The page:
Hope you all are having a totally tubular time at home! Two days ago, your adventurers put on their helping hats to travel to Uncle Oliver’s Hawaiian farm for some community service. In order to get there we drove on a lengthy, narrow, one-lane road through traditional Hawaiian lands to reach Uncle’s gorgeous family property. His wife’s ancestors have occupied the lands and farmed taro for decades by hand. While there, we took on many tasks; we tilled muddy taro fields with our bare hands and feet, just as Uncle’s natives once did. Our ladies in particular were true pioneers of this muddy task. In particular, Lillian rapidly scooped heaps of mud into her little hands and plopped it on her head. Elizabeth, Kasey and Caroline were quick to follow and soon thereafter we were unable to decipher what was a camper and what was mud. The strongest of our group used their muscles to haul concrete weights to the upper fields of the valley that Uncle is no longer able to do for himself. Oliver and Quinton were encouraged by the challenge, hauling the weights a few hundred feet. In the end, they each reported that it was one of the better objectives they had completed. Taking time from his own tasks, Uncle taught us Moondancers how to be fully self sufficient by catching and moving the tilapia that he farms on his land from one small pond to another. The kids adapted quickly and truly made a difference on the property. We took time in between work and sun for mud fights in the taro fields followed by refreshing swims in the fresh water river rushing through the valley in which we worked. As leaders, we were left speechless by the care and effort as well as respect and tenacity each student displayed. We truly have a sensational group of future leaders.

The following day was our last with Amy and Diana, but these Hawaiian goddesses certainly left a bewildering impression, a desire to protect the lands we have been given and teach those that do not know the same. We hope to see those two in similar blue waters again one day. First we travelled to Makena Beach to learn proper ocean protocol when collecting data on the creatures that inhabit certain coral reefs. Specifically we were searching for Hawksbill Turtles. Two groups were formed and we spread out to swim in a line in hopes to find this majestic creature without disrupting the busy under waters of the sea. We saw many gnarly Green sea turtles, but alas not one Hawksbill was found. However, our spirits did not dwindle in response to the lack of Hawksbill turtles because as our snorkel came to an end we discovered a 5 foot reef shark! Our adventurers were unafraid, and took their GoPros closer to get a better look at this spooky fish. May, Baker, and Jack were the bravest of them all, diving deep in the water to take closer look at the mysterious animals burrowing under the coral.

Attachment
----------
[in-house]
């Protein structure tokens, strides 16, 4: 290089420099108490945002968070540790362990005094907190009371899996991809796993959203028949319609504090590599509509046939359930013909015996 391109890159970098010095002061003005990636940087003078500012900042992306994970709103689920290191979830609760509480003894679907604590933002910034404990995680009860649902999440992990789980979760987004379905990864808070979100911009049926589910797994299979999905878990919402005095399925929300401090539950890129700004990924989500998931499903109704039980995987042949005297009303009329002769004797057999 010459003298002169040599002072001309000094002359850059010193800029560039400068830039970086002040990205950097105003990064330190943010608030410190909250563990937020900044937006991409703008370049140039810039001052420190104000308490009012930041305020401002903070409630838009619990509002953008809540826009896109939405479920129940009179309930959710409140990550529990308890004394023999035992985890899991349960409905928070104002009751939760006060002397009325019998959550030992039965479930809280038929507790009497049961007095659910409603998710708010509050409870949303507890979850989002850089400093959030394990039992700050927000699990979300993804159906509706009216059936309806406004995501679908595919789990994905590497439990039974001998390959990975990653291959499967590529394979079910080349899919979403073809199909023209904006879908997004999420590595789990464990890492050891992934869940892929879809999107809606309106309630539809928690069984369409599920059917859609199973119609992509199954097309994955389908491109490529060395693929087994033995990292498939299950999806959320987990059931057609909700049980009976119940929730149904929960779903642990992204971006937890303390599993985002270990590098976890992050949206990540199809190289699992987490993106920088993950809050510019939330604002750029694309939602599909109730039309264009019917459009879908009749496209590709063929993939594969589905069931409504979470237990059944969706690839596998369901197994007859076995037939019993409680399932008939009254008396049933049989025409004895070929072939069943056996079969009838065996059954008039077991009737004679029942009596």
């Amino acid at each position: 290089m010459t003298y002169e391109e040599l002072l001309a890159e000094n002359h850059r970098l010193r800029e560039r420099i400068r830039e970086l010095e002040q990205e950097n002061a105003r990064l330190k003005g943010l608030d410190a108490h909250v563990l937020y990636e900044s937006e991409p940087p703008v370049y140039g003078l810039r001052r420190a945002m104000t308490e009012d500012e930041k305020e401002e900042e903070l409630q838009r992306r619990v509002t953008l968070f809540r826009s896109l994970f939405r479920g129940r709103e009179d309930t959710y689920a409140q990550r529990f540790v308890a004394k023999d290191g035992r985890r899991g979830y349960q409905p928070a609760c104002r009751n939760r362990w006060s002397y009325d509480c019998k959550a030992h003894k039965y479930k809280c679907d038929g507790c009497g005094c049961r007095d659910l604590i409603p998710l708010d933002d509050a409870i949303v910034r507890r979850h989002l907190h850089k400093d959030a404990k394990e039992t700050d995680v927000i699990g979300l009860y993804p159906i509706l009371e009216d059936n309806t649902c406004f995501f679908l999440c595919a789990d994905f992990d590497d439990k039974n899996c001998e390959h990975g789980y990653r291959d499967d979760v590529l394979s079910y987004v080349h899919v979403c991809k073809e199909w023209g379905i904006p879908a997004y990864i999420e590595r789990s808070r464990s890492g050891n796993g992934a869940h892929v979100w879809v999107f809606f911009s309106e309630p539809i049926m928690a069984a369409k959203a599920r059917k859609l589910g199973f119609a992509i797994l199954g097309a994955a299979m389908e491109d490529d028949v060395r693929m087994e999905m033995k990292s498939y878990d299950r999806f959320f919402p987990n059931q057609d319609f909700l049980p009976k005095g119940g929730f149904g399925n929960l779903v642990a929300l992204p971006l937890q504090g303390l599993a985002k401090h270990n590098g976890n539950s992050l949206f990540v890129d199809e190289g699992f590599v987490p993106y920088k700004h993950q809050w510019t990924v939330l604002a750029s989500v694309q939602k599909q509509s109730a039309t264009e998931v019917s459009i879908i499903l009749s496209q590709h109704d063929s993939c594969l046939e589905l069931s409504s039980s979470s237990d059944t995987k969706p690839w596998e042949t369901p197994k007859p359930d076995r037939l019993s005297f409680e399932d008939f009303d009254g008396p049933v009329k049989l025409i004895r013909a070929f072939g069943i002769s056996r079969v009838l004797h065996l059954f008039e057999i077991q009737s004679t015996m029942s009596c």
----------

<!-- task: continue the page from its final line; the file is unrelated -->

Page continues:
The wind was our supportive companion as we set out into the early hours of the morning to learn how to wind surf. Quickly, all party members discovered that instructors make everything look seemingly flawless and found ourselves slipping into the water more than once. The group was split up into batches of 3 to comprehend the do’s & don’ts of windsurfing, while receiving one-one one tutorials by our knowledgeable water advisors. As several clouds passed and new waves appeared, us Moondancers looked like professionals. All of us managed to remain perpendicular to the board and soar through the winds like the mighty and fearless Poseidon. We showed off our skills by completing a number of wind surfing races and held a competition to see who could conduct the most graceful fall. The afternoon sun crept upon us all and we willingly said our goodbyes to the sails, boards, and outfitters in hopes of some very necessary hydration and shade. We were exhausted! Naturally, the entire group decided a few slices of pizza was the best call for lunch and we enjoyed those greasy carbohydrates with very ripe strawberries and cold grapes under the shaded protected area of the beach. With some food in our bellies to reenergize ourselves, we headed towards the hills to break in our shoes with a short hike.